Another challenge when it comes to younger students is searching for content online. There are are numerous ways of placing restrictions on searches. Firstly, the process could be automated. This may involve turning the safesearch feature on automatically in GSuite Admin or using an extension like CraftyRights to send students straight to images appropriate for reuse. This approach is to provide students with sites that allow them to search through curated content. Some options include Junior Safe Search, Watchkin and Photos for Class. For iPad, there are a number of browsers that can be downloaded which help refine searches. John Johnston has worked out a way to send image searches straight to reuse.
Whether it be advertisements or other content, the web is full of distractions. Chrome has a number of extensions designed to improve accessibility and block advertising. One of the biggest distractions comes in the form of YouTube. Richard Byrnes has collected together a number of sites and solutions to support appropriate use of YouTube. They include Google Slides, Watchkin, View Pure and SafeShare.tv. These are not only useful for students, but also teachers when showing content to a whole class.
Making the Most of Chrome
Turn Off the Lights: Works on all known video sites, the entire page other than the video fades to black with a single click allowing students to focus on the video only.
Just Read: With one click, you can remove distractions such as advertisements and pop ups allowing articles to be read in a customisable, simplified format.
Read&Write: Read&Write for Google Chrome™ offers a range of powerful support tools (such as having words, passages or even whole documents read aloud or the meaning of words explained) to help students gain confidence with reading, writing, studying and research.
High Contrast: Change or invert the color scheme to make webpages easier to read.
CraftyRights: Forces all Google Image searches to be for images free of copyright restrictions.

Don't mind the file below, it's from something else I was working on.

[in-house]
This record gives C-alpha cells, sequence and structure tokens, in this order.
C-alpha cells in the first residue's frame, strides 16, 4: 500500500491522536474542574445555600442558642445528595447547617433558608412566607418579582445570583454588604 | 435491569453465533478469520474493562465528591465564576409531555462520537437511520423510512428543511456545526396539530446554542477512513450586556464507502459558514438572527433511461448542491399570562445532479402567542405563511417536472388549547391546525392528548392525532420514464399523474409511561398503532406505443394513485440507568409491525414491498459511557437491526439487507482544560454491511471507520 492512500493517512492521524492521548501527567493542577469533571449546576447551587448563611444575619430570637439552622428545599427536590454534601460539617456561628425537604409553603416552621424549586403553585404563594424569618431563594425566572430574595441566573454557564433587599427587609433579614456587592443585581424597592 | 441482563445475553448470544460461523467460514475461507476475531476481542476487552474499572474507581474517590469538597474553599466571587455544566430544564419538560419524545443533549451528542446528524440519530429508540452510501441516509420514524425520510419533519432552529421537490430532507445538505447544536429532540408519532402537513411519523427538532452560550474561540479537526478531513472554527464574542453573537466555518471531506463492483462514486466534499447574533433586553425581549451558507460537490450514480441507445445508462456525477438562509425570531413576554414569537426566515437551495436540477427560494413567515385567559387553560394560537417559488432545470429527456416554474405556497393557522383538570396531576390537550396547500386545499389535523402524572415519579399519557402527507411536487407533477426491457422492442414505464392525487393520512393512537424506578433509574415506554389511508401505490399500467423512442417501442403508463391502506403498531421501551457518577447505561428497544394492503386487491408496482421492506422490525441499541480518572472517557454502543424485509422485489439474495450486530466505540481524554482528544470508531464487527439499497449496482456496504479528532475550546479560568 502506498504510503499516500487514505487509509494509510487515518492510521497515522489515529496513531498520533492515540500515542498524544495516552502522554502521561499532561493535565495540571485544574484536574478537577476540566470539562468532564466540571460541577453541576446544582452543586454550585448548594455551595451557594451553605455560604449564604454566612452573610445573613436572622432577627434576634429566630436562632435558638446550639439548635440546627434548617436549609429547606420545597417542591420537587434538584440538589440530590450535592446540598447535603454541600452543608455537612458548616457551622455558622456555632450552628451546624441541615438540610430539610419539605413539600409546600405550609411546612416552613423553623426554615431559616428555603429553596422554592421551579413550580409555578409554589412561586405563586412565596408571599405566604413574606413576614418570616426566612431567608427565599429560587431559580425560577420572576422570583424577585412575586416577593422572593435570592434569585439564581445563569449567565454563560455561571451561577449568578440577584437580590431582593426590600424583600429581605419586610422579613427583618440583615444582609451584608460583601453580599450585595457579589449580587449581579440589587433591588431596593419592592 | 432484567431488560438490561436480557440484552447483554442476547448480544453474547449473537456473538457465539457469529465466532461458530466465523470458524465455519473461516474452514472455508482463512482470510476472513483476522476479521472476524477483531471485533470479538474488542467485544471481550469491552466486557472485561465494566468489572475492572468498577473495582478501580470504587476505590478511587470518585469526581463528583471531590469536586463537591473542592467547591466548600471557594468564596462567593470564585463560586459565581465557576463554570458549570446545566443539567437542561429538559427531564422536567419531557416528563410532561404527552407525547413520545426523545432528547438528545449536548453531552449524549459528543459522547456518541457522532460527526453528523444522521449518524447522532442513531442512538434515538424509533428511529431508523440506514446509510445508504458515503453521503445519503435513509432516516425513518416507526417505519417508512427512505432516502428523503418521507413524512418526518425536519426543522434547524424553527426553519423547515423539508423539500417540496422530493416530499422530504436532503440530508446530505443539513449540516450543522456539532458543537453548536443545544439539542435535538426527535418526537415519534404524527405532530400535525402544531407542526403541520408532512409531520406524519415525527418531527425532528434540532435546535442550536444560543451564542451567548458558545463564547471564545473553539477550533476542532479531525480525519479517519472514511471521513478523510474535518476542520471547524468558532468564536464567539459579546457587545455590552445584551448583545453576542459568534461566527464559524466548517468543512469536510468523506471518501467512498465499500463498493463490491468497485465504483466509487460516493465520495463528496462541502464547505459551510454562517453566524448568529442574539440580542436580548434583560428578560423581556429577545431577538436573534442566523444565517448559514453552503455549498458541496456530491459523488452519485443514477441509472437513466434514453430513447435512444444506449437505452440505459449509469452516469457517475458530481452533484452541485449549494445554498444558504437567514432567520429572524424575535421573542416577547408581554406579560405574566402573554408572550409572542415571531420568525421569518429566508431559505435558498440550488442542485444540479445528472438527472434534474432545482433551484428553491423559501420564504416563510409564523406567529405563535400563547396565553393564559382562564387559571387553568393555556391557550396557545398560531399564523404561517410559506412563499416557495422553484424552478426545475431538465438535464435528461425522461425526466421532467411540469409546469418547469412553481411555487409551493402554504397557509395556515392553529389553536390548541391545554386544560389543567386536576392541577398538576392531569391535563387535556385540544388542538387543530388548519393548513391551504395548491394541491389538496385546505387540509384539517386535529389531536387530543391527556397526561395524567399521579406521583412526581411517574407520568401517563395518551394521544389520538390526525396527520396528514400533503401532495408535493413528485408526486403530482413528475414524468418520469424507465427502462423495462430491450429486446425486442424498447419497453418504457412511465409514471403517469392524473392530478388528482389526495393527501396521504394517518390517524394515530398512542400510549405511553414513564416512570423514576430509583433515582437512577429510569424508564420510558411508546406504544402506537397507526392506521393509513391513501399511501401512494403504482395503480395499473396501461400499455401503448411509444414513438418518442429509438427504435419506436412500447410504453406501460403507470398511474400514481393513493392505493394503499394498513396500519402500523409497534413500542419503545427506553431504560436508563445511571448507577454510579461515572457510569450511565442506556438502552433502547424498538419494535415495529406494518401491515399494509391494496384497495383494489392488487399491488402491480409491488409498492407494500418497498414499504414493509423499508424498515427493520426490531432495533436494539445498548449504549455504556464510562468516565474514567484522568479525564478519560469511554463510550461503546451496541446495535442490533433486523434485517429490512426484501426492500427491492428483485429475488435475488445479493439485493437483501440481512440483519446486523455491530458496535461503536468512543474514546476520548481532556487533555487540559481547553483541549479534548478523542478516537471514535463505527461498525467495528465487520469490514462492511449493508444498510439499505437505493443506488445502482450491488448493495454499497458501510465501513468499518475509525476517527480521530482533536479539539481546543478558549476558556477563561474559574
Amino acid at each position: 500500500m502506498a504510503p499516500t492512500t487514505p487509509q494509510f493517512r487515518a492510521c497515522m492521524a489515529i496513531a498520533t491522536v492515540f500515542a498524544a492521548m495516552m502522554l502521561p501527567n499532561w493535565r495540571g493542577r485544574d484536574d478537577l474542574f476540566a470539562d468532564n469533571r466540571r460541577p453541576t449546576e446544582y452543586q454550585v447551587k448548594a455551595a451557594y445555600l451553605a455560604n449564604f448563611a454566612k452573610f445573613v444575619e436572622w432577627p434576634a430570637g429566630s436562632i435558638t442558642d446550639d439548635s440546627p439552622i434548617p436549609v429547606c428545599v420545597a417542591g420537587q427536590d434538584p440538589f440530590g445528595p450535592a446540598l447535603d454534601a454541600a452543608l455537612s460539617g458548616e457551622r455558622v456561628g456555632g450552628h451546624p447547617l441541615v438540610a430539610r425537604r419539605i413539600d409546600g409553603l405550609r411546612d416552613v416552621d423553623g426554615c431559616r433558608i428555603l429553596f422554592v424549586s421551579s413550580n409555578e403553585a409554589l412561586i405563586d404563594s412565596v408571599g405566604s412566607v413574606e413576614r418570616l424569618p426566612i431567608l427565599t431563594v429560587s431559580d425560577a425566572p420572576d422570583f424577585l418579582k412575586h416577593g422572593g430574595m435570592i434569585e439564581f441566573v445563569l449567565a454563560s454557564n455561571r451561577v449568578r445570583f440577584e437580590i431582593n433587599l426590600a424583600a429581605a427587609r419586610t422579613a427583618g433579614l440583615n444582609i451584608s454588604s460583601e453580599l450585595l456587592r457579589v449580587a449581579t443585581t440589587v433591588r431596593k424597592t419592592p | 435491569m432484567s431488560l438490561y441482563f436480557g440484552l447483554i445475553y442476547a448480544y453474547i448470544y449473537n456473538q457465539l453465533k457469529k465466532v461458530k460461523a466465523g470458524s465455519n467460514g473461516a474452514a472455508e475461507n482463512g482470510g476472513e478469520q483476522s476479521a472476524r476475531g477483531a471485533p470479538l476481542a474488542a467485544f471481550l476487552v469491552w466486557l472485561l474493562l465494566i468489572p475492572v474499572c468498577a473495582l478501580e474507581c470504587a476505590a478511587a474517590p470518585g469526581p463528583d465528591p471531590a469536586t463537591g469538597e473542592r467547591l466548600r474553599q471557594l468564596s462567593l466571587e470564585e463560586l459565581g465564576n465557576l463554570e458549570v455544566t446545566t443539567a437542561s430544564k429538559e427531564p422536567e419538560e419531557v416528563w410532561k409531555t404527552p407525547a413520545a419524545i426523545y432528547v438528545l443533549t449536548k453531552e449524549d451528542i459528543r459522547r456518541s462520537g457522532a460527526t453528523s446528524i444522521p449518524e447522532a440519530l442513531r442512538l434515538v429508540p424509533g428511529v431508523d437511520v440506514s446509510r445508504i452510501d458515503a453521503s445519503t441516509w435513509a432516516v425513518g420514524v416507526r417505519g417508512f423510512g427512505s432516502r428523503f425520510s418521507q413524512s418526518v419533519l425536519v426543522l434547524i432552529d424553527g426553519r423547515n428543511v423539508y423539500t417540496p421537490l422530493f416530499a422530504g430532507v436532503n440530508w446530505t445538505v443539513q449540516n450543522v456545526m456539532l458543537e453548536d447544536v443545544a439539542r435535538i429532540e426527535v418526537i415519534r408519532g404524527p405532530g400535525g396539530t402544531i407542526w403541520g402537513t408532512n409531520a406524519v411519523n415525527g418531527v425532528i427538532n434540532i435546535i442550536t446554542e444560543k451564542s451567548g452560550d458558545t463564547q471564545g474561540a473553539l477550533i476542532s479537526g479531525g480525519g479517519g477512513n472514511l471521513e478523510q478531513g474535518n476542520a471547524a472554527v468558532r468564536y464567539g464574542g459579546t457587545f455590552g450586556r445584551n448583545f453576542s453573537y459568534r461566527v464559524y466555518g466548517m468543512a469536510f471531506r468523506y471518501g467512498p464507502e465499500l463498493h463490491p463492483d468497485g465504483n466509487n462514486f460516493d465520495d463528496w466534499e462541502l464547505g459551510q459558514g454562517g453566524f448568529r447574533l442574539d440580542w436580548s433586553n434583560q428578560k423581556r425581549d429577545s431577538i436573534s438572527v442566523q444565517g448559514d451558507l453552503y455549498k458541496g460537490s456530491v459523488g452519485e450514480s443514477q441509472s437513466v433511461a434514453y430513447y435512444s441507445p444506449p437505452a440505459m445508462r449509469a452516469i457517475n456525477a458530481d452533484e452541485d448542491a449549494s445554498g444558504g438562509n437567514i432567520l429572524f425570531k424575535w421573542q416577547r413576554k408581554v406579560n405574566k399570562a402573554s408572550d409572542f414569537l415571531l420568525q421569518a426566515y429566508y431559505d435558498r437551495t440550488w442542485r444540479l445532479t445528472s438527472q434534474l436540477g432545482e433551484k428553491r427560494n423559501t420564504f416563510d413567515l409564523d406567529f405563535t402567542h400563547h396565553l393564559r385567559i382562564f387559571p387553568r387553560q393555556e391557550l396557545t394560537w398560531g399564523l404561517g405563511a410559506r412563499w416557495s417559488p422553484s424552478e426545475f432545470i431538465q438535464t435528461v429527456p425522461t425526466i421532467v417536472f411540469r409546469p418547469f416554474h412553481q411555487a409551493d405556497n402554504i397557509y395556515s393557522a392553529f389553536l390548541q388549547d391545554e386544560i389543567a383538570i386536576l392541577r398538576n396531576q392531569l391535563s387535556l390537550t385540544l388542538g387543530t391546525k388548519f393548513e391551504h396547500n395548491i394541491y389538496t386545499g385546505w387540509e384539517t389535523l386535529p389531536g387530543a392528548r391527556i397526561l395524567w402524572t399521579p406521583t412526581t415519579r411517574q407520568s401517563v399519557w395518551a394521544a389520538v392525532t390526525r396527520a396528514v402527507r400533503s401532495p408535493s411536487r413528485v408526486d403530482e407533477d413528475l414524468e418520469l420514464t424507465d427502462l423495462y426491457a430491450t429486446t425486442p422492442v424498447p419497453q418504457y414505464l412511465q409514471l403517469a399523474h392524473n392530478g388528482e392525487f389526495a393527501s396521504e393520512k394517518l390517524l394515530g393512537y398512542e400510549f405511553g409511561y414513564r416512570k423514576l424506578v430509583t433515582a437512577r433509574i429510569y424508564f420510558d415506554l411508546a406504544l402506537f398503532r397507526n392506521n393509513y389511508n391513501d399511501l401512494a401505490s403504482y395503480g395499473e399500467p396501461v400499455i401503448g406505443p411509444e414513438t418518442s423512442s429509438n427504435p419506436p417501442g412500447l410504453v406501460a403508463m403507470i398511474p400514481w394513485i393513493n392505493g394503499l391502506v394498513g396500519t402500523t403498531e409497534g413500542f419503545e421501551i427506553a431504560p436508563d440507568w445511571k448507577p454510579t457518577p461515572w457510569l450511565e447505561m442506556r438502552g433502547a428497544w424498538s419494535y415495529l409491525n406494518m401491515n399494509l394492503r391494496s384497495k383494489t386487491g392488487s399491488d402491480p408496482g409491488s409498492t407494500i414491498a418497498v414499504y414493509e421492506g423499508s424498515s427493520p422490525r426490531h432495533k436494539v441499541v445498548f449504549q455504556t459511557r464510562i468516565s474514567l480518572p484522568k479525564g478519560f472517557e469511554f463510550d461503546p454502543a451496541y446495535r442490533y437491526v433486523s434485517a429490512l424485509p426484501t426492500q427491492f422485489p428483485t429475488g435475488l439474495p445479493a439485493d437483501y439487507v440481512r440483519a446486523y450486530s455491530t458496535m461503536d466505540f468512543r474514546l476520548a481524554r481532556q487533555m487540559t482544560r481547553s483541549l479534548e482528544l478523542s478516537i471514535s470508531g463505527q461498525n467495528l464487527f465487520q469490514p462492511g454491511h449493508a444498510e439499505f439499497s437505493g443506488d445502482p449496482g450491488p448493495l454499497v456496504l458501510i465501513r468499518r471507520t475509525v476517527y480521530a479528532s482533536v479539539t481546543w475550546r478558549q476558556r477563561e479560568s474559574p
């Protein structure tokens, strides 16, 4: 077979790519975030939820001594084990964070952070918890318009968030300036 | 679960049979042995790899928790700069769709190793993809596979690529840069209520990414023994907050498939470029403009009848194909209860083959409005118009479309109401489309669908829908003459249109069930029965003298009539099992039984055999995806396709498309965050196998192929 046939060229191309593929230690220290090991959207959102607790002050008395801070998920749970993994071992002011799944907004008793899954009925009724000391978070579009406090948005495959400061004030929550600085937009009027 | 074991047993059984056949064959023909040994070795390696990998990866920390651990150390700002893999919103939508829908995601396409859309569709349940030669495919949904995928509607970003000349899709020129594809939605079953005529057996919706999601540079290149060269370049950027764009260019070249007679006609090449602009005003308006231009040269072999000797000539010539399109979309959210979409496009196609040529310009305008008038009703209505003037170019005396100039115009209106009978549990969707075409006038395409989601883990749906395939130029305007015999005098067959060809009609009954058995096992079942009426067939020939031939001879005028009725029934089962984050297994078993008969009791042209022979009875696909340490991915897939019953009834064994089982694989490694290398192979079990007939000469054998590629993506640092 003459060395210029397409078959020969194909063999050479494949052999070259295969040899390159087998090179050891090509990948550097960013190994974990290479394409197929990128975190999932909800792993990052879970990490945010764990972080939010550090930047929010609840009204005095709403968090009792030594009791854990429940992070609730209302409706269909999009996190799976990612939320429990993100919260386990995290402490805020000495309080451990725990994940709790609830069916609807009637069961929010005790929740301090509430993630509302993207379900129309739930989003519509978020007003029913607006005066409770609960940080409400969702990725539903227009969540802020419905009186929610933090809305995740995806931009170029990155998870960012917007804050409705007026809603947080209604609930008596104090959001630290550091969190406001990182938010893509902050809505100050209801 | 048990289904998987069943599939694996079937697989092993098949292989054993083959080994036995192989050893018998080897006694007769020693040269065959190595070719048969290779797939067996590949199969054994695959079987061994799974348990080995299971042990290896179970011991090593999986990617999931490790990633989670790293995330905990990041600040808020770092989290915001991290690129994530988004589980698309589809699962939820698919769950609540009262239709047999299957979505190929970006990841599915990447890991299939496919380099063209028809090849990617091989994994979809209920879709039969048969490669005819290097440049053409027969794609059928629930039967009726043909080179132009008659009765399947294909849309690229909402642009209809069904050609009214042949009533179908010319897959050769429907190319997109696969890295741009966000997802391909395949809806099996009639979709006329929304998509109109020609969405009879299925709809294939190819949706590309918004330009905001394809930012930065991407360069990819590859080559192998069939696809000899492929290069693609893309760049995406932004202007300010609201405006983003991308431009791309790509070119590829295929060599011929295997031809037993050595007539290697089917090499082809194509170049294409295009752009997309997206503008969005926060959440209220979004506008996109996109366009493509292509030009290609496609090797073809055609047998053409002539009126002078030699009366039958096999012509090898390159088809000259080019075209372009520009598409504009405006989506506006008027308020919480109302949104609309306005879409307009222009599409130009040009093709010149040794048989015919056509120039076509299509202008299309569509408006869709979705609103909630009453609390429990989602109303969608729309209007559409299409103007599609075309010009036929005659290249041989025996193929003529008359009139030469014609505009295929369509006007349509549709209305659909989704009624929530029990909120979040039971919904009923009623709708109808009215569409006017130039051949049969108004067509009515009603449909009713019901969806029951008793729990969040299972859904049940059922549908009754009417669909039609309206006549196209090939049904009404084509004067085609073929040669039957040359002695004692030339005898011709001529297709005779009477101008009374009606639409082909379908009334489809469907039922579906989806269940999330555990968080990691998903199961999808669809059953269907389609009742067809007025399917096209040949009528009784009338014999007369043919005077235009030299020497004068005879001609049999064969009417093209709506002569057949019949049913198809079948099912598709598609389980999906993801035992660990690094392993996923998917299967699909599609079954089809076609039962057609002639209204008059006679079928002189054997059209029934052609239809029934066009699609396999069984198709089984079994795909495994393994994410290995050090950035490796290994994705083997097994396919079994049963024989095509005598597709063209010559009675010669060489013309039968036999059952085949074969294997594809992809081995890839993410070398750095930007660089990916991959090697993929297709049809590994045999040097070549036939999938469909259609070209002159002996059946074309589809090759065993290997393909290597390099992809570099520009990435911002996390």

Grammarly: Adding Grammarly to Chrome means that spelling and grammar will be vetted on Gmail, Facebook, Twitter, Linkedin, Tumblr, and nearly everywhere else writing on the web occurs.
1-Click-Timer: A quick and easy timer for Google Chrome.
Goo.gl: Allows current website URLs to be shortened with the Google URL Shortener service. Makes it easier to share long website addresses with others.
Screencastify: A simple video screen capture software which links with Google Drive.
Save to Drive: Save web content or screen capture directly to Google Drive.
Padlet Mini: Collect and bookmark the best of web content including images, video and audio using Padlet.
- A Guide to Chrome – A post that goes deeper into many aspects of Chrome.
- Google Plus Collection – A collection of links and resources associated with Chrome.
TRY THIS… Use a shortcut
- Go to the Chrome Help center and search for ‘shortcuts’.
- Look through the various lists and identify three shortcuts that might help you in your work.
- Copy these shortcuts into the Google Doc created at the start of this module and briefly explain why these might be helpful to you.
TRY THIS… Saving tabs as bookmarks
- Open a new window in Chrome.
- Open up several tabs related to a current topic being covered in class.
- Right click on any of the tabs and bookmark them all by selecting Bookmark all tabs (CTRL+SHIFT+D).
- Choose a name and location for the bookmark folder.
- To open the links again, right click on the folder and open all bookmarks.
- Capture a screenshot of your bookmark folder and add this to the Google Doc created earlier.
TRY THIS… Changing your theme
- Navigate to the Chrome web store.
- Select Themes from the list provided.
- Browse the different options and try out some of the themes, then select a favourite.
- Install this theme.
- Take a screenshot of this theme and add the screenshot to your Google Doc.
- Provide a title and link to the theme in the Chrome web store.
TRY THIS… Adding an extension
- Go to Chrome Web store.
- Search for extensions that might be useful for use in the classroom.
- Install three of these extensions.
- In the Google Doc created earlier, write down the titles and explain how these extensions could be useful in your classroom.
What If – Ignite
Blogging In and Out of the Classroom
It is often argued that learning needs to be redefined, transformed into something different. Going beyond what that change may be, a powerful tool that can help drive this are blogs. Originally designed as a means for logging information on the web, blogs have come to take many forms and purposes. This session is about harnessing the power and potential of blogging to develop learning inside and outside of the classroom. Whether you are confused about where to start or what possibilities blogs can offer, this session is for you. Aaron will provide a range of practical tips and tricks associated with the differences between platforms, how to build a blog from scratch, as well as a range of examples and ideas of how blogs can be used in schools. The reality is, developing creative learners often depends on providing a place for them to shine and blogs is the perfect platform for this.
Creating, Making and Visualising: Integrating Technology within a Classroom that Works